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Who was Dr Robert Smit?
Dr Robert Smit was a South African politician and a member of South Africa’s National Party. He was also the managing director of a company named, Santam, which was South Africa’s largest short-term insurance company. The South African government would use it to circumvent sanctions concerning the procurement of any sensitive military or economic resources. Robert lived with his wife Jeanne (Jean) Cora, his son, Robert Jr (14), and daughter, Liza (13), at Roper Street, Pretoria.
He attended Oxford on a Rhodes scholarship and earned a PhD in Economics. At the tender age of 34, he became the youngest deputy secretary of finance in the South African Treasury Department. He went on to become South Africa’s ambassador for the International Monetary Fund in the US. He had been tipped to become the next finance minister before his death.
Jean-Cora was alone in their rented home in Selcourt, Springs, on the night of the 22nd of November 1977. Robert Jr and Liza had remained in their Roper Street, Pretoria home. Robert had been working in his election office in Springs, he had lunch with friends and had also been interviewed by a journalist, Rita Niemand on the afternoon 22nd of November.
At approximately 3:15 p.m. Sarah Lombaard, Robert Smit’s receptionist took a call from a man asking to speak to Dr Smit about politics and asked whether it would be possible to visit Dr Smit in the evening, he claimed to live near Dr Smit. She told the caller she wasn’t sure what Dr Smit’s plans were but would patch him through to Dr Smit to make arrangements. At the start of the call, the caller told Sarah his name was MacDougall. Upon looking at Robert’s diary later, it was recorded as “McDougal – 8 p.m.” Keep this name in mind, it comes up later.
At 6.10 p.m. Jean-Cora was driven home by Robert’s employee and the couple’s driver, Daniel Tashablala. She was said to have been watching television around 6:30 p.m. whilst Daniel made himself a meal in their kitchen. Jean-Cora locked the door behind Daniel when he left the home at 6:50 p.m. Between 7:14 p.m. – 7:40 p.m., Jean-Cora called Sarah Lombaard and asked if Robert was still in the office, and when Sarah informed her that he was she told Sarah to tell Robert that his “guests were waiting for him”.
By the time Robert had arrived home later in the evening, Jean-Cora had been shot and stabbed. The perpetrator(s) were lying in wait for Robert when he arrived home, he was then also shot and stabbed to death. The calibre of the guns used to murder the couple was different, one was a 0.32 (7,65mm pistol), and the other a 0.38 (9mm revolver/pistol).
Daniel Tshabalala arrived at the home on the 23rd of November 1977 at approximately 7 a.m., and after knocking on the door and receiving no answer he entered the home after finding the door unlocked. He came across Robert’s body lying motionless in the passageway and upon further entering the house into the lounge he found the lifeless body of Jean-Cora slumped over the telephone. Tshabalala didn’t look for the children, realising he was at a crime scene he ran outside to alert a neighbour of the Smits.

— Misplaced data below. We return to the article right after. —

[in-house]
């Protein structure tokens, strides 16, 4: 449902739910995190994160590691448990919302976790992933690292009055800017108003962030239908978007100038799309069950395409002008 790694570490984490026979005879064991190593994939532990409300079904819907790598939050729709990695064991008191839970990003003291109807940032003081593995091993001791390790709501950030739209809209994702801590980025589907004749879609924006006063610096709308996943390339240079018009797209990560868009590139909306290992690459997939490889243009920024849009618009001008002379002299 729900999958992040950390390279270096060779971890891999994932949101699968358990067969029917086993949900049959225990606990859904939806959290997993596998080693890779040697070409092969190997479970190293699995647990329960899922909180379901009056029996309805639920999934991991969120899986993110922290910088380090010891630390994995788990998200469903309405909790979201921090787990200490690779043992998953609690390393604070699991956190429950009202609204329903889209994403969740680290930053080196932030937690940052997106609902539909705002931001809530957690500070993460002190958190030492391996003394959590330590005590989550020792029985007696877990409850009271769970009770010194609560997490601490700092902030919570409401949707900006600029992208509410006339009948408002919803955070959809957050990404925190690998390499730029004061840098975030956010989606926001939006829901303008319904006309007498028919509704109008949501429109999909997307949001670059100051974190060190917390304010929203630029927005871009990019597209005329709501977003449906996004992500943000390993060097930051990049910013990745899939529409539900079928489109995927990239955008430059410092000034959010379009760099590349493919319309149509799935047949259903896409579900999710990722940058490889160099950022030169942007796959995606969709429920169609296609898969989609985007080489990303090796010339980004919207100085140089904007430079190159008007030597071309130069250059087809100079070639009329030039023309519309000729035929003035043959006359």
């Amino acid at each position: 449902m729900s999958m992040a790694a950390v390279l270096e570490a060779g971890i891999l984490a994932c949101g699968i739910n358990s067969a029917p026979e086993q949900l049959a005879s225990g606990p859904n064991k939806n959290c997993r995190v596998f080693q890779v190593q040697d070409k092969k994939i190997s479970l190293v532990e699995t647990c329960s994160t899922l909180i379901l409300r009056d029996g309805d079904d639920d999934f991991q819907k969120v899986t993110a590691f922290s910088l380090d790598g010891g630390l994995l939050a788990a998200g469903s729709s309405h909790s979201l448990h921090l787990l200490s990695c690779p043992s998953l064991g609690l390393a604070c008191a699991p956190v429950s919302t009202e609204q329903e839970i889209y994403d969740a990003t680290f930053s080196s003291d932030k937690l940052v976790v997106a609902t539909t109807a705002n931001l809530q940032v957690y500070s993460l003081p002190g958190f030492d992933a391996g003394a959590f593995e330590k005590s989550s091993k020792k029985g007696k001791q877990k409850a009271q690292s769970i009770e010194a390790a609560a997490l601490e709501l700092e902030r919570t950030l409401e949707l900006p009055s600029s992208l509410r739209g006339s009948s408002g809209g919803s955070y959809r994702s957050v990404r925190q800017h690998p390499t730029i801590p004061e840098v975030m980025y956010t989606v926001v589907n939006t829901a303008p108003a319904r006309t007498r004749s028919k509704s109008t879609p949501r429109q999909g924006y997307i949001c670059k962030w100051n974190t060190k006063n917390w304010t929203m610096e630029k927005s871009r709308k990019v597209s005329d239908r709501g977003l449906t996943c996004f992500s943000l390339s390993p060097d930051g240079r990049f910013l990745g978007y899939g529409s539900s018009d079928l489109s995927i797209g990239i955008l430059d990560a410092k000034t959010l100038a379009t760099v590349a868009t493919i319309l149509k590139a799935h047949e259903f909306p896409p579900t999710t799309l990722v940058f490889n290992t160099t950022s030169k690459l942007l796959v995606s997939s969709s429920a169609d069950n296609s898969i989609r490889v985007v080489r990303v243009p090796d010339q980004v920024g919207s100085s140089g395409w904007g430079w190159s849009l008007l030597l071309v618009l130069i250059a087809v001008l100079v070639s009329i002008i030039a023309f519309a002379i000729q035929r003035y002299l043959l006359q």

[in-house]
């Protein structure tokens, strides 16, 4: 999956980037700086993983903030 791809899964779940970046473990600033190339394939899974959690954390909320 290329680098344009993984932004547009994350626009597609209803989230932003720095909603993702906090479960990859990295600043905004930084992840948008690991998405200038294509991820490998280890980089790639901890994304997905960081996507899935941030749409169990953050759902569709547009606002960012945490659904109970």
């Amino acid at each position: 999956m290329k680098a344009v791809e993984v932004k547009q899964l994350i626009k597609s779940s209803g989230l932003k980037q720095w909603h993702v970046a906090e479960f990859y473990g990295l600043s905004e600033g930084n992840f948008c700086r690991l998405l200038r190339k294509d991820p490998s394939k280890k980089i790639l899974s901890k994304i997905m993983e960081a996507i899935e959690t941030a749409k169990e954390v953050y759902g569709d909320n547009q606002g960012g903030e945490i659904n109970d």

Robert had been shot three times, two in the head and one in the chest, and the same stiletto style knife used to mutilate his wife was plunged deep into his back. Jean-Cora had also been shot three times, once in the back of the head at close range, then the chest and in the right thigh, but she had been brutally stabbed 14 times with a stiletto style knife, overkill as the shots she had received to her body had been what killed her. A post mortem done on the bodies stated that the stabbings were a half-assed (not the words they used, obviously) attempt to make a clinical assassination look like the work of some sort of deranged maniac.
Robert’s briefcase was missing, and the words “RAU TEM” were sprayed in red paint across the kitchen walls, fridge and freezer of the home. Most neighbours reportedly didn’t hear anything, other than one who claimed to have heard gunshots at around 11:15 p.m., but they did not call the police. This is thought to be a red herring and that Robert was murdered when he returned home between 8 p.m. – 9 p.m. There was very little evidence found in the home. The briefcase was said to have contained key information that could help solve the case, but it has never been found and it’s not known what the contents were.
Robert’s brother, Iaan, spoke to Rapport on the 24th of June 1979 and claimed that Robert had spoken to him at midday on the 22nd of November 1977, and Robert had told him, “Oom, I tell you, vuilgoed are coming to visit me [tonight]” (not Progressive voters).